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Jake Shimabukuro

There was nothing small about Queen.  The band's and all it's music was assertive, bombastic, larger than life.  And there is nothing large or bombastic about a ukulele.

Or so you would think.  The audacity of Jake Shimabukuro when he not only played Bohemian Rhapsody, Queen's hugest signature song, on the uke, but make it an audience singalong... well you would think it was a classic case of the little musical instrument with a Napoleon complex.  But that is not what happened Wednesday during the famed ukulele artist's encore.  Like everything else he plays, it was entrancing, fun, larger than life, and exciting.  And, I must say, the audience in the center section rocked it, too.

The Hangar Theatre was Wednesday's stop on a tour that takes Shimabukuro across the United States to about 25 venues.  If you have heard him on NPR, or downloaded his albums, you already know that he does with only four strings what it often takes an entire orchestra to do.  That is not hyperbole.  His hands moved so fast over the ukulele Wednesday that all you could see was a blur, and the sound was heavenly.

Shimabukuro brings an easy-going personality and a wry sense of humor evident both in his performance of the music, as well as in the brief spoken introductions.  While some of the melodies are simple, his renditions are not.   Although some of the sound is helped with guitar effects pedals, the skill he brings to his instrument is what astounds you, even when you are in the same room witnessing it.

Shimabukuro is on tour with bass player Nolan Verner and guitarist Dave Preston in anticipation of the release of a new album later this year.  The precision in their playing is astounding, as if three musicians share one brain so that every note is perfectly aligned with the other two instruments.  Some solo pieces starting the second set proved that Shimabukuro doesn't need other instruments in order to fill a room, but the three together not only played with precision, but with the heart that transcends mere skill.  These two aren't just backup musicians, and Shimabukuro is the rare, generous kind of star who chooses his musical partners carefully, and is excited to share the spotlight with them.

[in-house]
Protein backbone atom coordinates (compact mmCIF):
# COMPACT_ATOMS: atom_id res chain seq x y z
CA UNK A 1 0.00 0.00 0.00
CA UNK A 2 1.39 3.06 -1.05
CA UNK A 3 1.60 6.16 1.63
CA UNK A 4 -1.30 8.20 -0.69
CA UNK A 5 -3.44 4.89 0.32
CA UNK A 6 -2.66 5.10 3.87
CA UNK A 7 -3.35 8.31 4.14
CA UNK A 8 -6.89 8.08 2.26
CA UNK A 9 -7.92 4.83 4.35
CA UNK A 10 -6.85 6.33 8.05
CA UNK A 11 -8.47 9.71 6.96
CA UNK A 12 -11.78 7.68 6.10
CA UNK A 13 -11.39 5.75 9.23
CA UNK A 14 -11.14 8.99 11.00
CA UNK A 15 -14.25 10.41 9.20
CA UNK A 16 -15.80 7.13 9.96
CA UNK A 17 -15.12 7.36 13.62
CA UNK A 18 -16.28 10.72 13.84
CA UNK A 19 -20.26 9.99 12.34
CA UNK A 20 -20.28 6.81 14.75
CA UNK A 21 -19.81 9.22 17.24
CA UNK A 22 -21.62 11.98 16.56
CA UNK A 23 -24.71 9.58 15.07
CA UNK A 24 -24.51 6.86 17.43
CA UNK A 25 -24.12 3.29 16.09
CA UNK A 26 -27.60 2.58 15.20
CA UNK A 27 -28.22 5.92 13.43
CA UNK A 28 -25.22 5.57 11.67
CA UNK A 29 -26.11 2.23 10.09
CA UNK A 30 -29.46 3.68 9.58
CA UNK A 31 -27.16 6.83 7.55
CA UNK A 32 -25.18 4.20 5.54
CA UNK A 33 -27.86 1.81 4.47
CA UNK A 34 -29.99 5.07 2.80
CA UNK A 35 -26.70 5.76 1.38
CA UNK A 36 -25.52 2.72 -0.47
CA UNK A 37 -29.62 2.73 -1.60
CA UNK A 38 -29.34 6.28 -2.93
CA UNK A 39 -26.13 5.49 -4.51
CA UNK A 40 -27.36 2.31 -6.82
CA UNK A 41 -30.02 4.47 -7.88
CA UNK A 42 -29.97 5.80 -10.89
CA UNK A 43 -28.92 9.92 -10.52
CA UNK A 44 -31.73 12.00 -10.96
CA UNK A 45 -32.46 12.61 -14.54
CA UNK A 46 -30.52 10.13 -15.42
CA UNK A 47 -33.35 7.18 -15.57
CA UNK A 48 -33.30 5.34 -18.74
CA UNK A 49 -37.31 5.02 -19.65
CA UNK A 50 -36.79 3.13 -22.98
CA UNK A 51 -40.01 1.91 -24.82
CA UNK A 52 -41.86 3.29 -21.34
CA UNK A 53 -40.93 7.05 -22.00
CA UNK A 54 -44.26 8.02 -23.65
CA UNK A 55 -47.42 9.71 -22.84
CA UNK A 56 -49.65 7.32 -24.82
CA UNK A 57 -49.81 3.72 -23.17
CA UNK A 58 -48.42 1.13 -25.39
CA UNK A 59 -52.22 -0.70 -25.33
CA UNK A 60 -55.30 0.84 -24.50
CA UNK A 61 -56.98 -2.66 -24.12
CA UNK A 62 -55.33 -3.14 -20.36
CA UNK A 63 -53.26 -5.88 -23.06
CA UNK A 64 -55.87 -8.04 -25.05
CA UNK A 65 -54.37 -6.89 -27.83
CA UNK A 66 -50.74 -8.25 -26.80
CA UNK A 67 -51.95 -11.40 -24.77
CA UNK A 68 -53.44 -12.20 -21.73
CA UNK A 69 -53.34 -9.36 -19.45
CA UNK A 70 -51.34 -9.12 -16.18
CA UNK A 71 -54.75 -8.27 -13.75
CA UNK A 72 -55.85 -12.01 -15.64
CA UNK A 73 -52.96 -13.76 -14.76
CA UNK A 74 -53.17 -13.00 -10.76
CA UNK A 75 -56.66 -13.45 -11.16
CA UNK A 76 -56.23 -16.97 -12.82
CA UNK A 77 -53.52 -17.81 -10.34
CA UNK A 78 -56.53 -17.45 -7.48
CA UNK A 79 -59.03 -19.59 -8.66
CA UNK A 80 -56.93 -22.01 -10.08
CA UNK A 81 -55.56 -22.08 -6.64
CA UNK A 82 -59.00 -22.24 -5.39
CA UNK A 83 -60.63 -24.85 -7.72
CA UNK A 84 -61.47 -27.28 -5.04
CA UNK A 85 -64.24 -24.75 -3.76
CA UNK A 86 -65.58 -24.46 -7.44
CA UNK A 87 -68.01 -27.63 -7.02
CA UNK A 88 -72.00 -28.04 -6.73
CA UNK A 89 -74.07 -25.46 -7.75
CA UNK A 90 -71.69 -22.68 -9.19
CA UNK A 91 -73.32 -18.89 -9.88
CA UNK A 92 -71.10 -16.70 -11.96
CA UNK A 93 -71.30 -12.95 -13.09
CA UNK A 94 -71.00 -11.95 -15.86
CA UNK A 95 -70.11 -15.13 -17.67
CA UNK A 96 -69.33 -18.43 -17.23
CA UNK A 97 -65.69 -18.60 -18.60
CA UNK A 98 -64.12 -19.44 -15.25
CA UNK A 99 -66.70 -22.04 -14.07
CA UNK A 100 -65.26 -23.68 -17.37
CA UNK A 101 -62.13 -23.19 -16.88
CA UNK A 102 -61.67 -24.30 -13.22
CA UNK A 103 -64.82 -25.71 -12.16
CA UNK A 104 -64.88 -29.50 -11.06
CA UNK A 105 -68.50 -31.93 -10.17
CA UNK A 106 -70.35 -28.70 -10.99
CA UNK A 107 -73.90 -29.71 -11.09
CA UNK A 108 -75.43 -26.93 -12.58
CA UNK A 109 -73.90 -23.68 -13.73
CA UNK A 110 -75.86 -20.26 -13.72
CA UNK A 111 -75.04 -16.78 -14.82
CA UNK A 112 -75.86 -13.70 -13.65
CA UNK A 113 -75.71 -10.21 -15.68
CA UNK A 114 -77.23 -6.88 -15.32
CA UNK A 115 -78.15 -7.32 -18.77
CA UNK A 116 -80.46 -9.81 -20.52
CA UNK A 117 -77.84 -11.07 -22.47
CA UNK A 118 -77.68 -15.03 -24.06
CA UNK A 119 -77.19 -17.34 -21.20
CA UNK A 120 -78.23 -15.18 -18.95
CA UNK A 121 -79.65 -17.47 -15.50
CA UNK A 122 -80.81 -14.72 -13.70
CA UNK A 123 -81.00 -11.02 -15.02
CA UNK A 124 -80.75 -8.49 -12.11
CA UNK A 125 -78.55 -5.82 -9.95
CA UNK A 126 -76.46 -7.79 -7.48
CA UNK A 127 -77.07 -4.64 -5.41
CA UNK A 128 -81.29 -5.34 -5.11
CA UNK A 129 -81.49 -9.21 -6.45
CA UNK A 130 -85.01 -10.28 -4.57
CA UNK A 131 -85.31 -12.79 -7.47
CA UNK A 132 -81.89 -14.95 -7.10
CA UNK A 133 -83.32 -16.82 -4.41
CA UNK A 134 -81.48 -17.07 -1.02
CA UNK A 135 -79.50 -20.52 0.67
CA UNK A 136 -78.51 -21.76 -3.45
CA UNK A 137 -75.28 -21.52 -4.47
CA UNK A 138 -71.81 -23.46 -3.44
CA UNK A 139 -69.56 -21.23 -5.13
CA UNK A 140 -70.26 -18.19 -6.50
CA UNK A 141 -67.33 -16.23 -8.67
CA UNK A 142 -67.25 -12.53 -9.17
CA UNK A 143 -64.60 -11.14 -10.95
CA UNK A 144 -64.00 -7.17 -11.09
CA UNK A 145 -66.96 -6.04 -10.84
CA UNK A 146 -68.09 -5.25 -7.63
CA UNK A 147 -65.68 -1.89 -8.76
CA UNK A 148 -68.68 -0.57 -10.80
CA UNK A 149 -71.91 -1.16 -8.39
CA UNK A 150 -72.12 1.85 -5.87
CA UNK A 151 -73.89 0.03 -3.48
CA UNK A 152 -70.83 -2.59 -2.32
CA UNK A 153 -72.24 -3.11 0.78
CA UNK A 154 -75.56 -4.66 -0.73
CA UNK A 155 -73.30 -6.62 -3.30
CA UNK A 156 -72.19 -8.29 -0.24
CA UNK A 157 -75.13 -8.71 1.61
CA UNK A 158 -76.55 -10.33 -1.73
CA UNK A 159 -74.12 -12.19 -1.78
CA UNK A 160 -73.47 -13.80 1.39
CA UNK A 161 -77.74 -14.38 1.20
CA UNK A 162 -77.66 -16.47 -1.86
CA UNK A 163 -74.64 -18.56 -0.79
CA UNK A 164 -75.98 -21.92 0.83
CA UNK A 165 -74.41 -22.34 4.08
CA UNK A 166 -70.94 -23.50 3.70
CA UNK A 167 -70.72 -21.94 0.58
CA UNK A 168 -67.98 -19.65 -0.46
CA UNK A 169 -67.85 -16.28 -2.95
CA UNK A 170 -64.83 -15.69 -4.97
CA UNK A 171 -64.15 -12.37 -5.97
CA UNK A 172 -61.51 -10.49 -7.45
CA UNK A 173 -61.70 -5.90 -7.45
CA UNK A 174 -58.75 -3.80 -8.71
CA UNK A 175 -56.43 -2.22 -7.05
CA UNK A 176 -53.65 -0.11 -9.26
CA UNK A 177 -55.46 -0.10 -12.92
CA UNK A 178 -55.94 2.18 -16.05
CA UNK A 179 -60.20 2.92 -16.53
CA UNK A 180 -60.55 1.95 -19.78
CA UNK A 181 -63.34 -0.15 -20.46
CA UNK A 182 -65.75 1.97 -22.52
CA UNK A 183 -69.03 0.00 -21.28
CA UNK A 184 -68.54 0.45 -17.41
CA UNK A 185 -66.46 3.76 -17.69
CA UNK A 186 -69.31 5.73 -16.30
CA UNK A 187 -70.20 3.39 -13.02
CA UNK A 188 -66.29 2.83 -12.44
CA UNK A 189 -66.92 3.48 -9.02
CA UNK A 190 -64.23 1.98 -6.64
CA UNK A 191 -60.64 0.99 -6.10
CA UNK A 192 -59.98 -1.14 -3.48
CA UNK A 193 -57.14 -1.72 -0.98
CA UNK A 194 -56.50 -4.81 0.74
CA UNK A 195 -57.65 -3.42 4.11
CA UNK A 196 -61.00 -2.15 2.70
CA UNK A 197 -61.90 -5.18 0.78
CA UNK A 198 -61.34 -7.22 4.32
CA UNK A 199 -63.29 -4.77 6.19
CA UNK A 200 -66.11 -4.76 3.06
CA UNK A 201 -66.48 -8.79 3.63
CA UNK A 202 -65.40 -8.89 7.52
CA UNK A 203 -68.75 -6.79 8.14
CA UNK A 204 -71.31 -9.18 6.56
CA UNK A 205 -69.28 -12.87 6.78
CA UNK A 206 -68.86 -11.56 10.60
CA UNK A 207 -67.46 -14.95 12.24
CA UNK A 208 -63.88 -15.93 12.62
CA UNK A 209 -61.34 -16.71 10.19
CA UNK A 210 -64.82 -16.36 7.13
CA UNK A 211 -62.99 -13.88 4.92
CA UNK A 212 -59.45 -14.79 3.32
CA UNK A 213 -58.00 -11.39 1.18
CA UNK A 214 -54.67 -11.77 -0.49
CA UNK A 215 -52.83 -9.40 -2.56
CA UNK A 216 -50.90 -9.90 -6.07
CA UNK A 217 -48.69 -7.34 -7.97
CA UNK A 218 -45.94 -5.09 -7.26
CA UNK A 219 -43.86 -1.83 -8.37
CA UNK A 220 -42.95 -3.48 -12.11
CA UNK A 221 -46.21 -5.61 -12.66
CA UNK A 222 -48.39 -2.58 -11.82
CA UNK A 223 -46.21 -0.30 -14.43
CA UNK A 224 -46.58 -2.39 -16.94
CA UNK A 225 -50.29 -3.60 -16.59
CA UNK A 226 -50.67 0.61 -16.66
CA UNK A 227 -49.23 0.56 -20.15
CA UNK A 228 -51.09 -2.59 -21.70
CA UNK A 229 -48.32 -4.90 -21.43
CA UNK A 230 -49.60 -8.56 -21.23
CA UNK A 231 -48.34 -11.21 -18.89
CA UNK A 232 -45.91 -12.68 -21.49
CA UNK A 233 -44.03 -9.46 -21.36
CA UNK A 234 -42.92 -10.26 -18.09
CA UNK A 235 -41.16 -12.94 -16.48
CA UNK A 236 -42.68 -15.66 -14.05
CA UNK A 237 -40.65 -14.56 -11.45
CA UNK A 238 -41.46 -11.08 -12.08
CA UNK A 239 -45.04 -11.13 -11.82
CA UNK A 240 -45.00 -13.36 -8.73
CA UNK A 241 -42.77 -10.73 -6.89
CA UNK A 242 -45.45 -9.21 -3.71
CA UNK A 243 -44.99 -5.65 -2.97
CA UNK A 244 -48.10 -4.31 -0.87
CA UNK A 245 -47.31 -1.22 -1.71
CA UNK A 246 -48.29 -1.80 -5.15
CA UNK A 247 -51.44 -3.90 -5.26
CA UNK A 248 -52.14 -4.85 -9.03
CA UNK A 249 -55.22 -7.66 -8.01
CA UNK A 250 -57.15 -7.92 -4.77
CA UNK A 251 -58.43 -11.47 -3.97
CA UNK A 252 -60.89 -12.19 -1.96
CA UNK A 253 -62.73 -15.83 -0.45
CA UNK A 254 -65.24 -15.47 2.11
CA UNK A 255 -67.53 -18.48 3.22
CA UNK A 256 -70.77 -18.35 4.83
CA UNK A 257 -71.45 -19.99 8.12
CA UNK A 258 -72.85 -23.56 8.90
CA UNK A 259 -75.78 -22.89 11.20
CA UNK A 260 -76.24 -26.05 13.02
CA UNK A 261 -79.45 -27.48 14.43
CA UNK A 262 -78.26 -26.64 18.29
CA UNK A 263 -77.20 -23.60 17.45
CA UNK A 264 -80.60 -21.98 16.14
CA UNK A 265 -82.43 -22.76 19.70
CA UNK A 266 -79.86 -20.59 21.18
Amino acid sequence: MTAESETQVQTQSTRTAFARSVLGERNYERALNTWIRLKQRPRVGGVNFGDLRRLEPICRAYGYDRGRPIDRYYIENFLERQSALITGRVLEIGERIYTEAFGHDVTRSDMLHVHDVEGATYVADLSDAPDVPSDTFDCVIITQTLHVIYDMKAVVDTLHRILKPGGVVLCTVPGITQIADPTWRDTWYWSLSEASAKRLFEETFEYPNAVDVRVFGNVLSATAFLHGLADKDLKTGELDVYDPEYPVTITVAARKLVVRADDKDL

Wednesday's  concert was all about the music and the three very skilled musicians playing it.  The stage setting is simple.  A carpet, some stage monitors, and a couple of mic stands.  Preston sang a Bill Withers classic, but that was the only song aside from the Bohemian Rhapsody sing-along -- the rest of the evening was instrumentals.

The show included a variety of styles of music, and nothing like the stereotypical Hawaiian ukulele songs.  A Shimabukuro original was inspired by a woman's sickbed dreams of blue flower pedals gently raining from the ceiling.  I loved the finale (before the Queen encore) in which they played the Beatles' 'While My Guitar Gently Weeps', one of my favorite songs.  It began with the haunting echos of the ukulele, slow and evocative, then morphed into a Santana-like virtuoso rock fest.

As I've grown older I have to admit that I count the songs in concerts I go to, to keep track of how long it is before I can go home.  I do this even when I am enjoying the music, which, I suppose, means I am getting too uptight to actually relax and enjoy anything any more.  At Wednesday's concert I stopped counting before I got to 'one'.  I was immediately captivated by this performance... the skill, the sound, the artistry, and Shimabukuro's onstage personality.  I didn't think about going home for a minute.

Even if you're not a fan of the ukulele you'd be doing yourself a favor if you make a point of seeing Shimabukuro next time he is in Ithaca.  Or follow him on tour.  If you hurry you can catch him in Plymouth, New Hampshire tonight, Brownfield, Maine tomorrow, or New York City next week.

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